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Do you solemnly swear?

6 May 2007

For better or worse. “LO”, aka Laura (a different Laura than “Laura Fern”, whose husband can’t get a visa to join her in the U.S.) is moving to Mexico City to be with her boyfriend, who was deported from the U.S.

She has started writing about the experience in the LO Times, focusing less on the bureaucratic bullshit that propels such a move, as on what’s really important when you have to change your residence, your country, your language:


Up to this point I’ve avoided most of the administrative, picky details that need to be taken care of in favor of learning more about my new home-to-be. In the spirit of getting myself mentally in the “Mexico City Zone,” I recently rented the movie El Callejón de los Milagros, starring a young Salma Hayek. I randomly picked this movie out at the video rental place because it takes place in Mexico City, and because it’s so amusing to say “callejón.” No really, though, I wanted something that would allow me to practice my Spanish comprehension and to see more of Mexico City at the same time, and this movie delivered.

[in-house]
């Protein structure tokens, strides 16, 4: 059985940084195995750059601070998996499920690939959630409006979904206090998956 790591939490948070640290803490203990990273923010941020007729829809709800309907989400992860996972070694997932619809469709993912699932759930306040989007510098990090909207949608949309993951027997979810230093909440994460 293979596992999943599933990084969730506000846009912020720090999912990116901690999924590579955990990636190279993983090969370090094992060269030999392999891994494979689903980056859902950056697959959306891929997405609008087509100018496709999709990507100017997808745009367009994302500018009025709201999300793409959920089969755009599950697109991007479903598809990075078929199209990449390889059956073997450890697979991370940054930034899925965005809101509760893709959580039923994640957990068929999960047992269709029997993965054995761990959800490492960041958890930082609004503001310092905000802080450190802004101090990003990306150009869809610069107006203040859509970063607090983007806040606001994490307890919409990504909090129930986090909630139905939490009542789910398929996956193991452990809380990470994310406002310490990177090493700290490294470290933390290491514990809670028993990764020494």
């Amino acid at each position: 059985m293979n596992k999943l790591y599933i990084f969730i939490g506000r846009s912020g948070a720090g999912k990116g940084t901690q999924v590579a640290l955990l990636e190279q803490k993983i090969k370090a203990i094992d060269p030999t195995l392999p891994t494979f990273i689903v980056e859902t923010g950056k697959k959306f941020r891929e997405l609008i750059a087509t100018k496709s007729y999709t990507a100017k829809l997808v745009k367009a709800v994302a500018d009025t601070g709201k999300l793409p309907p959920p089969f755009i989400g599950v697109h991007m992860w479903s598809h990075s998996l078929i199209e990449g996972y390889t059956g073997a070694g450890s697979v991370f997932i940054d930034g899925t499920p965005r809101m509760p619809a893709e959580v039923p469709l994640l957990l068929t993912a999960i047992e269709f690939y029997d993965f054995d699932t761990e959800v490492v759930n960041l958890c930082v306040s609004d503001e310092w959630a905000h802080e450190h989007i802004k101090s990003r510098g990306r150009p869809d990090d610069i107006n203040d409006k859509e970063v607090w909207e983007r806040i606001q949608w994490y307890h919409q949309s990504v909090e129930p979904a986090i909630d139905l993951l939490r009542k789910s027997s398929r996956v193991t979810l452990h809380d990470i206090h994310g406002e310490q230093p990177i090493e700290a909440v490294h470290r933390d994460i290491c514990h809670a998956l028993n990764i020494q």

I watched the movie without subtitles. Luckily, the dialect was chilango (or at least that’s what I picked up with my limited understanding of Spanish), which made the movie much easier for me to understand, as most of the Spanish I’ve heard in my life has been spoken by chilangos.

I understood all of the swear words, and I even picked up a few new phrases to add to my repertoire.

There was some kind of swear word theme going on, because then I read, “The Sons of La Malinche,” an excerpt from an essay, “The Labyrinth of Solitude,” by Octavio Paz. Anyways, I picked up some delightful curse phrases from that essay as well, which I promptly tried out on my fiancé. Apparently a gringa cursing in English is off-putting, while a gringa cursing in Spanish is hands-down charming.

My favorite? “Vete a la chingada.” I might need that in the next 14 days when I finally start tackling those picky but oh-so-important details.

Indespensible for would-be Mexican potty-mouths is Armando Jimenez’ Pícardia Mexicana. Of course, Jimenez being a good scholar, includes historical swear words (if you ever need a rude 18th century term) and those wonderfully allusive language of the Mexican street.

Solemnly swear? FUCK NO! Do it joyfully!

¡No mames, güey! Necesita la lana para los pinche coyotes… y la renta, el telephono, la luz…

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